Rare earth elements in phones could come from U.S. coal

Rare-earth elements are a set of seventeen metals—such as scandium, yttrium, lanthanum, and cerium—needed to produce high-tech equipment like computers and smartphones. (Credit: iStockphoto)

The United States could soon decrease its dependence on importing valuable rare earth elements by extracting it from coal.

Rare earth elements are widely used in electronics, such as smartphones and computers, and in many other industries.

Worldwide demand for REEs is predicted to grow more than 5 percent annually through 2020.

China produces more than 85 percent of the world’s rare earth elements (REEs), and the US produces the second most at just over 6 percent, according to the United States Geological Survey, which estimates worldwide demand for REEs to grow more than 5 percent annually through 2020.

“We have known for many decades that rare earth elements are found in coal seams and near other mineral veins,” says Sarma Pisupati, professor of energy and mineral engineering at Penn State. “However, it was costly to extract the materials and there was relatively low demand until recently.

“Today, we rely on rare earth elements for the production of many necessary and also luxury items, including computers, smartphones, rechargeable batteries, electric vehicles, magnets, and chemical catalysts. We wanted to take a fresh look at the feasibility of extracting REEs from coal because it is so abundant in the US.”

Discarded coal

Using byproducts of coal production from the Northern Appalachian region, the team investigated whether a chemical process called ion exchange could extract REEs in a safer manner than other extraction methods.

For example, past research has examined “roasting,” a process that is energy intensive and requires exposure to concentrated acids. In contrast, ion exchange is more environmentally friendly and requires less energy. Ion exchange involves rinsing the coal with a solution that releases the REEs that are bound to the coal.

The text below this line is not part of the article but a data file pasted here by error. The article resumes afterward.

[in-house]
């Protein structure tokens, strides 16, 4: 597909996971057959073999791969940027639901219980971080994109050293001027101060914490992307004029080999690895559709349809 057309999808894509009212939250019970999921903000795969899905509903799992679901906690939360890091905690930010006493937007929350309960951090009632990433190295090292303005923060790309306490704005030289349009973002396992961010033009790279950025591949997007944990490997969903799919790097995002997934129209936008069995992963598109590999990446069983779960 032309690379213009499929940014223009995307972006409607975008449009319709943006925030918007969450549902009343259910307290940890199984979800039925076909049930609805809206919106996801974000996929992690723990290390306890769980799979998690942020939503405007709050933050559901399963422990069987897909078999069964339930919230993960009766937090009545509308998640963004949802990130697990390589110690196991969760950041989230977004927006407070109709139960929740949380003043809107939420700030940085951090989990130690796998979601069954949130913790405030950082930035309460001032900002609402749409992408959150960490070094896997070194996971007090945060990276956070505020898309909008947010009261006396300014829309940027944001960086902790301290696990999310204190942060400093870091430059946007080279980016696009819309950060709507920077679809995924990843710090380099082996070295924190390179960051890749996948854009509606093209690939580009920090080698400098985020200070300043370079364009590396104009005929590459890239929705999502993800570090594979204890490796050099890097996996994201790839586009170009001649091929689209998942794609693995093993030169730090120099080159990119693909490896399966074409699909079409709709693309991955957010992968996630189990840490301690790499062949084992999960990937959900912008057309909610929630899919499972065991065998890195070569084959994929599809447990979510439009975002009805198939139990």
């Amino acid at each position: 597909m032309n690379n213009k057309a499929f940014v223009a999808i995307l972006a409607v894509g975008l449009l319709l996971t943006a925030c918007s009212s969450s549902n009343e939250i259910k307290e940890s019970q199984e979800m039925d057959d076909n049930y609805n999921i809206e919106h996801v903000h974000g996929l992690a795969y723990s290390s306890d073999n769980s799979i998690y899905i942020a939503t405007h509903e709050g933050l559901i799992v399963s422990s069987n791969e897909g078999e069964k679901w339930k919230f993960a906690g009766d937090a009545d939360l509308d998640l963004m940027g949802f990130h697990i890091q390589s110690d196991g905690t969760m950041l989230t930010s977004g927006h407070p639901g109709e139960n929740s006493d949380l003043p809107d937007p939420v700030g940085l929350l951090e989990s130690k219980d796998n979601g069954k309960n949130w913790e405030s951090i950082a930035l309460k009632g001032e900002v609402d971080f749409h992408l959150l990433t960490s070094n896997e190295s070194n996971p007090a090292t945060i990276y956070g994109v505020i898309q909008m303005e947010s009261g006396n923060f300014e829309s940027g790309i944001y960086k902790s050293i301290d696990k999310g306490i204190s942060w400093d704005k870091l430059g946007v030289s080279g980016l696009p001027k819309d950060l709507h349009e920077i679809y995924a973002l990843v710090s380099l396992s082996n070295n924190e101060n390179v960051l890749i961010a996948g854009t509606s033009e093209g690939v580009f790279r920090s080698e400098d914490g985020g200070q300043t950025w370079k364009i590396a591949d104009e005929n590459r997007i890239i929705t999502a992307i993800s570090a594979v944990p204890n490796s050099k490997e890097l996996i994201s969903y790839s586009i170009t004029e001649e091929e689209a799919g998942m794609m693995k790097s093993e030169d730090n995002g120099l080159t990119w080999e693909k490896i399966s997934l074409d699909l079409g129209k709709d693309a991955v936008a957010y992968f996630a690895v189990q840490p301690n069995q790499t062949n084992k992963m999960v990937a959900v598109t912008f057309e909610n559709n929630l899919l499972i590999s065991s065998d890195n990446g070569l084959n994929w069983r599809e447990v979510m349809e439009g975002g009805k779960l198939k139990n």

“Essentially, REEs are sticking to the surface of molecules found in coal, and we use a special solution to pluck them out,” says Pisupati. “We experimented with many solvents to find one that is both inexpensive and environmentally friendly.”

The team reported in their findings, published in the current issue of Metallurgical and Materials Transactions E, that ammonium sulfate was both environmentally friendly and able to extract the highest amount of REEs. Extracting 2 percent of the available REEs would provide an economic boon to companies, the team says.

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“We were able to very easily extract 0.5 percent of REEs in this preliminary study using a basic ion exchange method in the lab,” says Pisupati. We are confident that we can increase that to 2 percent through advanced ion exchange methods.”

The researchers used coal byproducts in their study, some of which were discarded or marked as refuse during mining operations due to poor quality. Finding more uses for discarded coal could provide yet another economic benefit to companies.

In their study, the team also identified the locations within the coal seam that contained the highest amounts of REEs. Often the highest concentration is found in the poorest quality coal, says Pisupati.

“You find some REEs in the coal itself, but the highest concentration is in what we call the coal shale, or the top layer of a coal seam. Knowing this, we can further target our operations to be more efficient,” he adds.

The team is now collaborating with several Pennsylvania coal-mining companies to explore the viability of a commercial REE-extraction operation.

Researchers from the US Department of Energy, which funded the project, took part in the study.

Source: Penn State